Why does Western Europe seriously underestimate the future of the Russian military threat?

Supported by major industrial and societal efforts, the Russian military threat is in full transformation, without the Western Europeans adapting to this evolution.

Ahead of the Russian offensive against Ukraine in February 2022, the vast majority of analysts considered that the Russian armed forces had formidable military power, at least on par with the NATO armies deployed in Europe. . In fact, it was reasonable to consider that Ukraine and its armed forces, having almost 10 times less budgetary means each year than their adversaries, could not resist an offensive led by Moscow for very long, except to carry out an in-depth reflection on the reality of the ground and Ukrainian defensive capacities.

Anyway, after a few weeks of fighting it soon became clear that Russian military power was far less than estimated, while the Ukrainian resistance and the Western mobilization turned out to be much more effective than anticipated. Little by little, while the Russian armies were being beaten by Ukrainian fighters as determined as they were inventive, this feeling of the omnipotence of the Russian armies was transformed into a perception of a lack of efficiency concerning both command and doctrine and even the Russian equipment.

Today, while the Russian forces lost almost 65% of their pre-war tank fleet, but also 50% of armored combat vehicles, 25% of its helicopters and 15% of its combat planes, not to mention the very symbolic Moskva cruiser, as well as nearly 200.000 combatants killed, wounded or missing, the Russian armies are not considered than like the ghost of what they were two years ago.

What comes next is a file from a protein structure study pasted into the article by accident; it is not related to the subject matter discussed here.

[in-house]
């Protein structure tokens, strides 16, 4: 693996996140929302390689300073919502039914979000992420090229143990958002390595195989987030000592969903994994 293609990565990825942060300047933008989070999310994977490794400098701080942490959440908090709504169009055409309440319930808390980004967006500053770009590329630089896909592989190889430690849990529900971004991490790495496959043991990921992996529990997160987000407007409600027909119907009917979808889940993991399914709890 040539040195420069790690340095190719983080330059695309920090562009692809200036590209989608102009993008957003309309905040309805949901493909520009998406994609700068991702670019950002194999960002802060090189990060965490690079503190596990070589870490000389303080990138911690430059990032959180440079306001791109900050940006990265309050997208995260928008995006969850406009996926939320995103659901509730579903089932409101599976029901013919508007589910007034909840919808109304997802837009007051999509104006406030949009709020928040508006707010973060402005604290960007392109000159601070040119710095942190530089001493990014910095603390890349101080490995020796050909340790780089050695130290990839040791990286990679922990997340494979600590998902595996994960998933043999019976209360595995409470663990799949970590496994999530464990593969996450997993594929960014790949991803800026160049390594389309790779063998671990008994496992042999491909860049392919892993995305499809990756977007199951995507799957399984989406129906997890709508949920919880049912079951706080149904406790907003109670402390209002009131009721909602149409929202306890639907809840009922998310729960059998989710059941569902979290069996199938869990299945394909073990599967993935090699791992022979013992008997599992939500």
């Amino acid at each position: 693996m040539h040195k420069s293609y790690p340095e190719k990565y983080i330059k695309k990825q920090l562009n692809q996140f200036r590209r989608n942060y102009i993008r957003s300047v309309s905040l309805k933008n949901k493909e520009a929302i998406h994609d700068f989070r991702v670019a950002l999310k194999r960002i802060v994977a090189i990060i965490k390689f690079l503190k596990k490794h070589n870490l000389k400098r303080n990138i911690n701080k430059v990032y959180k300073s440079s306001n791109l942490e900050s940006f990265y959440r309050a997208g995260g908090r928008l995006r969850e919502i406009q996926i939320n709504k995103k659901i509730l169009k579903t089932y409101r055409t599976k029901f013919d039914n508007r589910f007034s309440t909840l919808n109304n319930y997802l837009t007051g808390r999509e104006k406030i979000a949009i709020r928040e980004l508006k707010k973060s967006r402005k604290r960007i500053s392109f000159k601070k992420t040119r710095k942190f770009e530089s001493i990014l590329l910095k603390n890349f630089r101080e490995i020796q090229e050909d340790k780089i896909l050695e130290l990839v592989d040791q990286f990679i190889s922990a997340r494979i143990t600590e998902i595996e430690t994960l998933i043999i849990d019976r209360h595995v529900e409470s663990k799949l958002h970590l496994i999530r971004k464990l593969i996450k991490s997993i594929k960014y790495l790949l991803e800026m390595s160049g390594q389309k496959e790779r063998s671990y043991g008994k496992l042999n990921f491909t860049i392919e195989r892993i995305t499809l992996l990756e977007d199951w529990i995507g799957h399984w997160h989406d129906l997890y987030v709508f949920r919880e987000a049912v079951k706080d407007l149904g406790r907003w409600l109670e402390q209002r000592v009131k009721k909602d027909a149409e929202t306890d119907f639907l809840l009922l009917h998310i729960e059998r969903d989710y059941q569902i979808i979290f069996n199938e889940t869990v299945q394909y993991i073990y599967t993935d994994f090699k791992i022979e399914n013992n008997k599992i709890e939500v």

European perception of a Russian military threat under control

Faced with this observation, if Eastern and Northern Europeans, probably driven by the Polish dynamic, continue to modernize and increase their defensive capabilities, particularly in the field of high-intensity warfare, Western Europeans , France, Germany, Italy and the United Kingdom in the lead, seem for their part to consider in their military programming that this Russian threat is no longer major, at least in the short term.

This is why none of these countries plans to increase their forces dedicated to high-intensity engagement, whereas the existing one is very limited due to successive developments on the basis of dissymmetrical engagement as in Iraq. , Afghanistan or Mali.

The perception of the Russian military threat has been largely shaped by the failures in Ukraine
Russian tanks have paid a very heavy price in Ukraine, almost 2000 of them having been documented destroyed, damaged or abandoned like this T90A

Thus, these 4 powers, although representing a combined GDP of almost $12,500 billion, i.e. 75% of that of the entire European Union, will together have less than 1000 combat tanks in 2030, i.e. less than Poland and its GDP of 700 billion dollars, but also less than 300 155 mm tubes, 700 combat aircraft and less than 250 anti-tank helicopters.

Indeed, by observing the new French, British, German and Italian military programming, it appears that these countries do not envisage that Russia could represent a significant threat in the short term, because of the very heavy losses recorded in Ukraine, and this regardless of the outcome of the conflict.

Overly long-range European programs

Consequently, the budgetary efforts that would have been necessary to strengthen the component dedicated to high intensity have been postponed beyond 2030, or even 2035, so as to free up the appropriations necessary to modernize other components, such as deterrence, anti-ballistic protection, intelligence or power projection. However, several objective elements tend to call into question this perception, whether reasoned or argumentative, at the heart of European plans.